DRY STORAGE

• Refer to your policy and procedure manual and your local health code for recommendations on storage of specific products. • Follow the P&P guidelines Storage Procedures for: o Distance from floor and ceiling for storage o Storage in original containers o Containers allowed for open case storage o Orange labels for open case storage

o How to use and store scoops o Storage or waterproof products such as soda canisters o What to do with expired products and damaged goods

o Storing, labeling and access to of cleaning supplies and flammable items such as sterno o Storage of paper products o Storage of linens o Temperature and humidity of the room

• Arrange items neatly on shelves in the same order as the inventory book.

• Date and rotate items; first in, first out (FIFO).

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REFRIGERATED STORAGE

• Date and rotate items; first in, first out (FIFO). Discard food past the use-by or expiration date.

• Refer to your P&P manual under Storage Temperatures for the correct temperatures for refrigerated and frozen food storage areas.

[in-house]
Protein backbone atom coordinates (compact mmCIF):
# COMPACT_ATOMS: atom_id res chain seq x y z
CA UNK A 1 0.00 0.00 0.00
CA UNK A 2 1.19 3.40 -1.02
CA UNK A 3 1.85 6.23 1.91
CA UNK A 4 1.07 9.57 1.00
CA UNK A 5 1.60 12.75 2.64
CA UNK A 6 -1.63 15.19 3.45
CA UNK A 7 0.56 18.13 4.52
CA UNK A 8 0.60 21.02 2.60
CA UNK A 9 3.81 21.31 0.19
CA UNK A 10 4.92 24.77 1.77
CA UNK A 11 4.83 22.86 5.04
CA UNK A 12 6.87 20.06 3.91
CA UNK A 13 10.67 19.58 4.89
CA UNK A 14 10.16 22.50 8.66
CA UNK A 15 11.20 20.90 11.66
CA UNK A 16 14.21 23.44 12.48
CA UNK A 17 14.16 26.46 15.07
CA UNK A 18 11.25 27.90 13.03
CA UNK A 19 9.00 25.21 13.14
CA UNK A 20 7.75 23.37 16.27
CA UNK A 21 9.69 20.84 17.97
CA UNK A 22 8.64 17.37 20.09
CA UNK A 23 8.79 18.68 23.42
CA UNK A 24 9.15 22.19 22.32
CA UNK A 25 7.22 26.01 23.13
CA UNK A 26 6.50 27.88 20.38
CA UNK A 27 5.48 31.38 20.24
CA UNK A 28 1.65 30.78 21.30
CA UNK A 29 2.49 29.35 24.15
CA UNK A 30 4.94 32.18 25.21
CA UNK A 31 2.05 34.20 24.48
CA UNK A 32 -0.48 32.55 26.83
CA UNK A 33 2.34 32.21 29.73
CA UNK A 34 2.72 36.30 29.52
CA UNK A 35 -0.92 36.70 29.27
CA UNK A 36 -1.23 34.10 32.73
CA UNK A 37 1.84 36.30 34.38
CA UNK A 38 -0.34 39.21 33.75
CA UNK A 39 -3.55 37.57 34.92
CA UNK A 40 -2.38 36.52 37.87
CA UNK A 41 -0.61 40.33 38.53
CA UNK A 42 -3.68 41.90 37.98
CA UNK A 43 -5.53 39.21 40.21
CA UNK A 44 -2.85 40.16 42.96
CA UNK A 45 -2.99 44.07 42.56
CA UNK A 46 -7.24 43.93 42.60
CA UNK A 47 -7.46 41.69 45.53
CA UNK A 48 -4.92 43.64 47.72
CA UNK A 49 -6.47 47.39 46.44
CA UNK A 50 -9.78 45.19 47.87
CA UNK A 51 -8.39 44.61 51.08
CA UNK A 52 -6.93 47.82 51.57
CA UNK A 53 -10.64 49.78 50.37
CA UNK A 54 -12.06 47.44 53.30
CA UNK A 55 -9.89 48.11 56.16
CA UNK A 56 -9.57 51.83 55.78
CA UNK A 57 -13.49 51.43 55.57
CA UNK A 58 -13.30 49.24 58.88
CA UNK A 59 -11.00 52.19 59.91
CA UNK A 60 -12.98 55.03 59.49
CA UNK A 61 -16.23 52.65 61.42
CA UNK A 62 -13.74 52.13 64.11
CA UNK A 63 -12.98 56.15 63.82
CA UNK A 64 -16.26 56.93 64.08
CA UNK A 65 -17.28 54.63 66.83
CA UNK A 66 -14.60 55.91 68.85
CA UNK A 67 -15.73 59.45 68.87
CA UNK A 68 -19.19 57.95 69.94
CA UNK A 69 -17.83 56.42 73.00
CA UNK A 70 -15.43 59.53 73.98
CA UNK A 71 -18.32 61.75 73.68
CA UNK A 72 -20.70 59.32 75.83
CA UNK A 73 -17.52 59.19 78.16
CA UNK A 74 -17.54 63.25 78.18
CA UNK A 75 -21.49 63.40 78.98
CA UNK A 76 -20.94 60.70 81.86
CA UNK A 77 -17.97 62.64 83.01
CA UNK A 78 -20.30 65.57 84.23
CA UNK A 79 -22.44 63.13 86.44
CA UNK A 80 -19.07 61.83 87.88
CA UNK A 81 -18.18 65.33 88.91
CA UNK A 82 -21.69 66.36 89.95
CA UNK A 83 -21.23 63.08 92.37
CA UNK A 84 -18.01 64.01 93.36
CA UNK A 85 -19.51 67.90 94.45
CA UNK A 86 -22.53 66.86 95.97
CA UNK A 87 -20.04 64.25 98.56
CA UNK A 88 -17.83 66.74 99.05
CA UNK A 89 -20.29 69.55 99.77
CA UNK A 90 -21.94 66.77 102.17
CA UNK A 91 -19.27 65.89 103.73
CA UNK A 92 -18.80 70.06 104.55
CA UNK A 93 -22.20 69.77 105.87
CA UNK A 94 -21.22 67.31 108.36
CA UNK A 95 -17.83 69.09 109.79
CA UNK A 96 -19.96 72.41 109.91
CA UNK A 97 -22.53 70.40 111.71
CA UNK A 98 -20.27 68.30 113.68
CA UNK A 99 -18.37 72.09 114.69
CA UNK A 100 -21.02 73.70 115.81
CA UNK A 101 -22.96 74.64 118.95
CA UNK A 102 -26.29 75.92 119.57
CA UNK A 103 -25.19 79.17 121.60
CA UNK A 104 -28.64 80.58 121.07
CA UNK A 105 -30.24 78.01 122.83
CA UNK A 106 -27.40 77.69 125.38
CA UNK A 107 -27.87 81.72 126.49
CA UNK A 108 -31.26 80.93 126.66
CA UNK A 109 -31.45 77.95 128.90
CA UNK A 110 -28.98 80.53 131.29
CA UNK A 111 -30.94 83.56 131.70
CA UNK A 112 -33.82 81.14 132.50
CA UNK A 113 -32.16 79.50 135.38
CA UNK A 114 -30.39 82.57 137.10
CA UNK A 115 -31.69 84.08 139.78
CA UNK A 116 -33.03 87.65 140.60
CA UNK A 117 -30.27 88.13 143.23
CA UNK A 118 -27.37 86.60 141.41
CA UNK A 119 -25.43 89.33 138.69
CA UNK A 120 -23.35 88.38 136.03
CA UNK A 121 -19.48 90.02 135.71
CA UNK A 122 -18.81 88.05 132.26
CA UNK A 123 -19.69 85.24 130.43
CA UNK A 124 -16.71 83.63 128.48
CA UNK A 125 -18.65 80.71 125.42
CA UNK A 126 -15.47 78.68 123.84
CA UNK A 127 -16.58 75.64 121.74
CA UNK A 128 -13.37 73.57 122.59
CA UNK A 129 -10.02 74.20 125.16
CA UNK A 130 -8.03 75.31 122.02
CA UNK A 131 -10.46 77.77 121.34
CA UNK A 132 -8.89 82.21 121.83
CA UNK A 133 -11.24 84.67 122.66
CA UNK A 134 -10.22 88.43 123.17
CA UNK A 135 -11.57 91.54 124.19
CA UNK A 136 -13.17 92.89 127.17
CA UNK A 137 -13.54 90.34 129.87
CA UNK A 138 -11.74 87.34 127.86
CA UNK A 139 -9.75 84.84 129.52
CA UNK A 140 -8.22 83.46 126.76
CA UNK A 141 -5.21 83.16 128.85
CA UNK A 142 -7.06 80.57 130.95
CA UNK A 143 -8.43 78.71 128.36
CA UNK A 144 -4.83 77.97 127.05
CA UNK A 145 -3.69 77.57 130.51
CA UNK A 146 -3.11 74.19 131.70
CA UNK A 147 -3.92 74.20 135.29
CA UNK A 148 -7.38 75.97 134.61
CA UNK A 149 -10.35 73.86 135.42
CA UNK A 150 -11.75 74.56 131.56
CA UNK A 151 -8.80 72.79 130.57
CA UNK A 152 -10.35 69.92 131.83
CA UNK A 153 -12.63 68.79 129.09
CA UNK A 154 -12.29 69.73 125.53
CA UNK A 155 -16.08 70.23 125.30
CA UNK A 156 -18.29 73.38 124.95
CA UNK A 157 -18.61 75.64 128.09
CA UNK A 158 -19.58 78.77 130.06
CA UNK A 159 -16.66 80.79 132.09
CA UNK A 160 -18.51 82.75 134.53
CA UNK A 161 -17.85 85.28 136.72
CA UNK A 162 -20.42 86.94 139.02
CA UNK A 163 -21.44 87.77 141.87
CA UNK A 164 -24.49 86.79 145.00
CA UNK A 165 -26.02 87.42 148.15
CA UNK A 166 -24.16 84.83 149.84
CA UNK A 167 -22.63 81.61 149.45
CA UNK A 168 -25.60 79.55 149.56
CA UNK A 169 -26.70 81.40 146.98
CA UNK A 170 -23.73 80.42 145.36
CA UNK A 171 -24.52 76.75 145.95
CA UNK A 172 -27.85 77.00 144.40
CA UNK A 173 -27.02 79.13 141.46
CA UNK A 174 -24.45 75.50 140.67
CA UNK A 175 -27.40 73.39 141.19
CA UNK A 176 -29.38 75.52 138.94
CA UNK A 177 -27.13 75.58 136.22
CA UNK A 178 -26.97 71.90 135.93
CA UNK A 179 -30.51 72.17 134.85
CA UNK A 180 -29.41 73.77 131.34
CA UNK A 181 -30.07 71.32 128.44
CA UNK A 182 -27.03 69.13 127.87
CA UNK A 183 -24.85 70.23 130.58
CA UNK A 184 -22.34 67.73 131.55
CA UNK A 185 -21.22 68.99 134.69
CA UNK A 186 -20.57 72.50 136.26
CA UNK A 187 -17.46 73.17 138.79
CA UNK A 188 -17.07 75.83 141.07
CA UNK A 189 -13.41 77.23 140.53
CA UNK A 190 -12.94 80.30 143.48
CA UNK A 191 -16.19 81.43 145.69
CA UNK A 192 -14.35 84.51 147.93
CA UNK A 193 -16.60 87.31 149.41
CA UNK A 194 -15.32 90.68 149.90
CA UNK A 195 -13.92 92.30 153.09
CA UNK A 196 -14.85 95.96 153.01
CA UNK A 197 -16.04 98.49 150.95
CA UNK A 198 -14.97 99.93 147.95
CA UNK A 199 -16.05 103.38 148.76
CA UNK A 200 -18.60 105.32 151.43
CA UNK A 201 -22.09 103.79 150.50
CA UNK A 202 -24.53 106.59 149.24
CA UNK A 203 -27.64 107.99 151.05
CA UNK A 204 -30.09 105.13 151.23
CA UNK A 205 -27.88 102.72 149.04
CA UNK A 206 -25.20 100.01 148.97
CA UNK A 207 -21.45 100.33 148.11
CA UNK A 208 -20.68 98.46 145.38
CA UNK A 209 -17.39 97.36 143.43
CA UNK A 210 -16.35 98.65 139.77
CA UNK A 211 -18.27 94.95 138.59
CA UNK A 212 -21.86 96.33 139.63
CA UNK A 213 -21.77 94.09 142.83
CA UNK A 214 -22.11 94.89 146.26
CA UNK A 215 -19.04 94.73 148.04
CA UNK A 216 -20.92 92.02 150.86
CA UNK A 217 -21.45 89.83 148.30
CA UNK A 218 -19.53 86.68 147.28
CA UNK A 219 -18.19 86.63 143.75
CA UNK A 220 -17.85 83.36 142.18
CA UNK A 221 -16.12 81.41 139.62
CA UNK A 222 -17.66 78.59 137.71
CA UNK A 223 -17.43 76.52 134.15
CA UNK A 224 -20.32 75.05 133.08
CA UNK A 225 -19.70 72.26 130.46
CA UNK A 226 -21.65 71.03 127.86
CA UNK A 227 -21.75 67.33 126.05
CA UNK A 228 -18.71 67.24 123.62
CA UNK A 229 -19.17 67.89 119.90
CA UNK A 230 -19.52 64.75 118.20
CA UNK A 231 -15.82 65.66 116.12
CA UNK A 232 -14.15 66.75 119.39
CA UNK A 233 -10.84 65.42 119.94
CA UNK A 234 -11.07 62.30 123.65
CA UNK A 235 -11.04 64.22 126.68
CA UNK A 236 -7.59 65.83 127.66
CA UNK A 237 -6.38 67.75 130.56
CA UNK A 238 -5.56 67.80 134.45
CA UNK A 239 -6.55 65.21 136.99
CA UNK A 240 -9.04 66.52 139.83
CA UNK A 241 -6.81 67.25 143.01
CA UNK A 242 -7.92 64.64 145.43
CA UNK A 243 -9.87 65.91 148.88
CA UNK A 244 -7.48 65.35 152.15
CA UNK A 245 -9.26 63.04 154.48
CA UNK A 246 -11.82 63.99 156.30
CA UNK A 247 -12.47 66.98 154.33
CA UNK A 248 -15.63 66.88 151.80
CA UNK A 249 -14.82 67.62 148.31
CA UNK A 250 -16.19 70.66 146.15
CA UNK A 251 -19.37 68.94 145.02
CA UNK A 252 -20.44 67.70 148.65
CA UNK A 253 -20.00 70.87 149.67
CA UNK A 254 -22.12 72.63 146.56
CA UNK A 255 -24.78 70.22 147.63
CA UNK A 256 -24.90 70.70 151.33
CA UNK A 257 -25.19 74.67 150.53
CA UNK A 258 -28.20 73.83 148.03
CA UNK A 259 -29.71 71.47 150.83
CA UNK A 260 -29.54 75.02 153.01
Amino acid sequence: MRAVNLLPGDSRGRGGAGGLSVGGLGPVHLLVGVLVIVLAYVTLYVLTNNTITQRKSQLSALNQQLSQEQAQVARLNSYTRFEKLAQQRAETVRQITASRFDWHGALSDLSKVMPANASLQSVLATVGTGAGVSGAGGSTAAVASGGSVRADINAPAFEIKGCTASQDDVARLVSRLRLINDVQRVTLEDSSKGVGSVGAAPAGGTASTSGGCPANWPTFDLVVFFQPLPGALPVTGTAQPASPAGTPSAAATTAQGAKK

• Space foods on shelves to allow for air circulation. Do not overcrowd food and do not cover shelves with foil or paper. • Cover food on “ladder/speed” racks completely to keep products clean. Either use a bag that covers the entire cart, or cover each tray individually.

• Separate refrigerated goods by type (meat, fish, poultry, dairy, produce).

• Separate cooked and raw foods. Store ready- to-eat and cooked food above raw food.

• Check produce every day and remove spoiled pieces.

• Follow the P&P guidelines Storage Procedures for: o Distance from floor and ceiling for storage o Storage in original containers o Storage of open canned fruits and vegetables o Containers allowed for open case storage o Labels for open case storage o Storage of bulk items o How to use and store scoops o Use of bags for storage o What to do with expired products and damaged goods • If raw animal foods are stored on the same rack, store them in this order from top of the rack to the bottom of the rack: fish, whole cuts of beef, pork, ground meat and poultry.

• Store raw ingredients below cooked products – never the other way around.